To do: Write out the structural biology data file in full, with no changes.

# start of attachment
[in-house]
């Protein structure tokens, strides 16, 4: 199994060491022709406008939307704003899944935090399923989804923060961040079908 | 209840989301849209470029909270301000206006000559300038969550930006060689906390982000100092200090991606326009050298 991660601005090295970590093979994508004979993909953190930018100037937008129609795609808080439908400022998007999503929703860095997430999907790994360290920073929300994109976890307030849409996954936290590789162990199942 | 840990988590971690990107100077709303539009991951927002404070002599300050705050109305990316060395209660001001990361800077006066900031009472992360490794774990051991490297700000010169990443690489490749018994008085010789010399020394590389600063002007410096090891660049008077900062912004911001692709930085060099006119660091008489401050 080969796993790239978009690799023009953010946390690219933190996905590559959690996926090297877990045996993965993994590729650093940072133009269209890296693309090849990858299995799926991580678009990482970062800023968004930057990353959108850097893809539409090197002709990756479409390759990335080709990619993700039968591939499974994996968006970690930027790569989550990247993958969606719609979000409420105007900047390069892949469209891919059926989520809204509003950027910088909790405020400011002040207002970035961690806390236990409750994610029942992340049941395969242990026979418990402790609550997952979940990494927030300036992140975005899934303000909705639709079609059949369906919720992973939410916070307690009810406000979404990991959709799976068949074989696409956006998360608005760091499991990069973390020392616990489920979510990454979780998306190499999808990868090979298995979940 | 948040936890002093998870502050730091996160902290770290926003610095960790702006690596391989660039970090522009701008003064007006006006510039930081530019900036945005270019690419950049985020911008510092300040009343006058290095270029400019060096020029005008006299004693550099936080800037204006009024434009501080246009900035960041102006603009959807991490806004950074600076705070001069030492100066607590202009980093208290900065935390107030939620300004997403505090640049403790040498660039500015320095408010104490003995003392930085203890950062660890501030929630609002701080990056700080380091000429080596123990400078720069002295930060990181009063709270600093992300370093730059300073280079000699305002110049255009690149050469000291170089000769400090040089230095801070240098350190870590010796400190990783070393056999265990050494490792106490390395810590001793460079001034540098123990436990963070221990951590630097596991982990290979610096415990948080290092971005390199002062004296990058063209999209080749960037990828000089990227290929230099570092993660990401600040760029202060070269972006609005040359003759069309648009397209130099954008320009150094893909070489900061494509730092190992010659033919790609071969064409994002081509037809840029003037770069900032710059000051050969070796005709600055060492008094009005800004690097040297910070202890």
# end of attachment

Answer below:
[in-house]
């Protein structure tokens, strides 16, 4: 199994060491022709406008939307704003899944935090399923989804923060961040079908 | 209840989301849209470029909270301000206006000559300038969550930006060689906390982000100092200090991606326009050298 991660601005090295970590093979994508004979993909953190930018100037937008129609795609808080439908400022998007999503929703860095997430999907790994360290920073929300994109976890307030849409996954936290590789162990199942 | 840990988590971690990107100077709303539009991951927002404070002599300050705050109305990316060395209660001001990361800077006066900031009472992360490794774990051991490297700000010169990443690489490749018994008085010789010399020394590389600063002007410096090891660049008077900062912004911001692709930085060099006119660091008489401050 080969796993790239978009690799023009953010946390690219933190996905590559959690996926090297877990045996993965993994590729650093940072133009269209890296693309090849990858299995799926991580678009990482970062800023968004930057990353959108850097893809539409090197002709990756479409390759990335080709990619993700039968591939499974994996968006970690930027790569989550990247993958969606719609979000409420105007900047390069892949469209891919059926989520809204509003950027910088909790405020400011002040207002970035961690806390236990409750994610029942992340049941395969242990026979418990402790609550997952979940990494927030300036992140975005899934303000909705639709079609059949369906919720992973939410916070307690009810406000979404990991959709799976068949074989696409956006998360608005760091499991990069973390020392616990489920979510990454979780998306190499999808990868090979298995979940 | 948040936890002093998870502050730091996160902290770290926003610095960790702006690596391989660039970090522009701008003064007006006006510039930081530019900036945005270019690419950049985020911008510092300040009343006058290095270029400019060096020029005008006299004693550099936080800037204006009024434009501080246009900035960041102006603009959807991490806004950074600076705070001069030492100066607590202009980093208290900065935390107030939620300004997403505090640049403790040498660039500015320095408010104490003995003392930085203890950062660890501030929630609002701080990056700080380091000429080596123990400078720069002295930060990181009063709270600093992300370093730059300073280079000699305002110049255009690149050469000291170089000769400090040089230095801070240098350190870590010796400190990783070393056999265990050494490792106490390395810590001793460079001034540098123990436990963070221990951590630097596991982990290979610096415990948080290092971005390199002062004296990058063209999209080749960037990828000089990227290929230099570092993660990401600040760029202060070269972006609005040359003759069309648009397209130099954008320009150094893909070489900061494509730092190992010659033919790609071969064409994002081509037809840029003037770069900032710059000051050969070796005709600055060492008094009005800004690097040297910070202890």